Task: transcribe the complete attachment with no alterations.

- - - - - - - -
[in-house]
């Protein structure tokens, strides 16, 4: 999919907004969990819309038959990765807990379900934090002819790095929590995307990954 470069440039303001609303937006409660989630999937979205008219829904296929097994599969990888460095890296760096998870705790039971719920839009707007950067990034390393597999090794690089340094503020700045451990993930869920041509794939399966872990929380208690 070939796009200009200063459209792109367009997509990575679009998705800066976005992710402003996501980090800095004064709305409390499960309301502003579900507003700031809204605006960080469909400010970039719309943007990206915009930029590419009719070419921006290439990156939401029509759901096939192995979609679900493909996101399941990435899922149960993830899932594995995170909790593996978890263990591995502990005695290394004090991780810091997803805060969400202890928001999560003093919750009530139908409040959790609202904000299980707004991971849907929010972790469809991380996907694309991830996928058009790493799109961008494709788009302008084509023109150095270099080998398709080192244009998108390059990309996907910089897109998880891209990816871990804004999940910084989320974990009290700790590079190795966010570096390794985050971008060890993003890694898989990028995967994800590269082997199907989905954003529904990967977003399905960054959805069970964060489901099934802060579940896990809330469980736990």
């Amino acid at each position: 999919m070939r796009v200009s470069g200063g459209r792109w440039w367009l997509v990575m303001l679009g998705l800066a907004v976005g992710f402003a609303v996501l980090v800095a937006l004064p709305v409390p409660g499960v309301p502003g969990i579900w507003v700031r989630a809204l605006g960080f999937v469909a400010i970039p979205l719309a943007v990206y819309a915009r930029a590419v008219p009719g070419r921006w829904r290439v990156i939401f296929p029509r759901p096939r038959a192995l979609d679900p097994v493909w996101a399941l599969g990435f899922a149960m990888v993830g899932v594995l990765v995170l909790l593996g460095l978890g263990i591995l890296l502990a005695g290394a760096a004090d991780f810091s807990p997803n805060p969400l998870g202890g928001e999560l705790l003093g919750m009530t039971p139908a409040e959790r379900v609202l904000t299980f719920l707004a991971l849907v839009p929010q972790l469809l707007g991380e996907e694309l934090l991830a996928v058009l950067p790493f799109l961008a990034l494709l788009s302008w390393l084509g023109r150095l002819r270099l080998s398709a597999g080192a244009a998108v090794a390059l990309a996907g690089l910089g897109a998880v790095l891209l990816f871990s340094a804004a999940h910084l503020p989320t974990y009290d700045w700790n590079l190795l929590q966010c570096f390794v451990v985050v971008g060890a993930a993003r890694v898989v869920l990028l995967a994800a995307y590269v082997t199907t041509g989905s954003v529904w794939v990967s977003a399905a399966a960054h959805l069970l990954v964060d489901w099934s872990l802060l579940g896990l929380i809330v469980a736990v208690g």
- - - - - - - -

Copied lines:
[in-house]
């Protein structure tokens, strides 16, 4: 999919907004969990819309038959990765807990379900934090002819790095929590995307990954 470069440039303001609303937006409660989630999937979205008219829904296929097994599969990888460095890296760096998870705790039971719920839009707007950067990034390393597999090794690089340094503020700045451990993930869920041509794939399966872990929380208690 070939796009200009200063459209792109367009997509990575679009998705800066976005992710402003996501980090800095004064709305409390499960309301502003579900507003700031809204605006960080469909400010970039719309943007990206915009930029590419009719070419921006290439990156939401029509759901096939192995979609679900493909996101399941990435899922149960993830899932594995995170909790593996978890263990591995502990005695290394004090991780810091997803805060969400202890928001999560003093919750009530139908409040959790609202904000299980707004991971849907929010972790469809991380996907694309991830996928058009790493799109961008494709788009302008084509023109150095270099080998398709080192244009998108390059990309996907910089897109998880891209990816871990804004999940910084989320974990009290700790590079190795966010570096390794985050971008060890993003890694898989990028995967994800590269082997199907989905954003529904990967977003399905960054959805069970964060489901099934802060579940896990809330469980736990």
């Amino acid at each position: 999919m070939r796009v200009s470069g200063g459209r792109w440039w367009l997509v990575m303001l679009g998705l800066a907004v976005g992710f402003a609303v996501l980090v800095a937006l004064p709305v409390p409660g499960v309301p502003g969990i579900w507003v700031r989630a809204l605006g960080f999937v469909a400010i970039p979205l719309a943007v990206y819309a915009r930029a590419v008219p009719g070419r921006w829904r290439v990156i939401f296929p029509r759901p096939r038959a192995l979609d679900p097994v493909w996101a399941l599969g990435f899922a149960m990888v993830g899932v594995l990765v995170l909790l593996g460095l978890g263990i591995l890296l502990a005695g290394a760096a004090d991780f810091s807990p997803n805060p969400l998870g202890g928001e999560l705790l003093g919750m009530t039971p139908a409040e959790r379900v609202l904000t299980f719920l707004a991971l849907v839009p929010q972790l469809l707007g991380e996907e694309l934090l991830a996928v058009l950067p790493f799109l961008a990034l494709l788009s302008w390393l084509g023109r150095l002819r270099l080998s398709a597999g080192a244009a998108v090794a390059l990309a996907g690089l910089g897109a998880v790095l891209l990816f871990s340094a804004a999940h910084l503020p989320t974990y009290d700045w700790n590079l190795l929590q966010c570096f390794v451990v985050v971008g060890a993930a993003r890694v898989v869920l990028l995967a994800a995307y590269v082997t199907t041509g989905s954003v529904w794939v990967s977003a399905a399966a960054h959805l069970l990954v964060d489901w099934s872990l802060l579940g896990l929380i809330v469980a736990v208690g």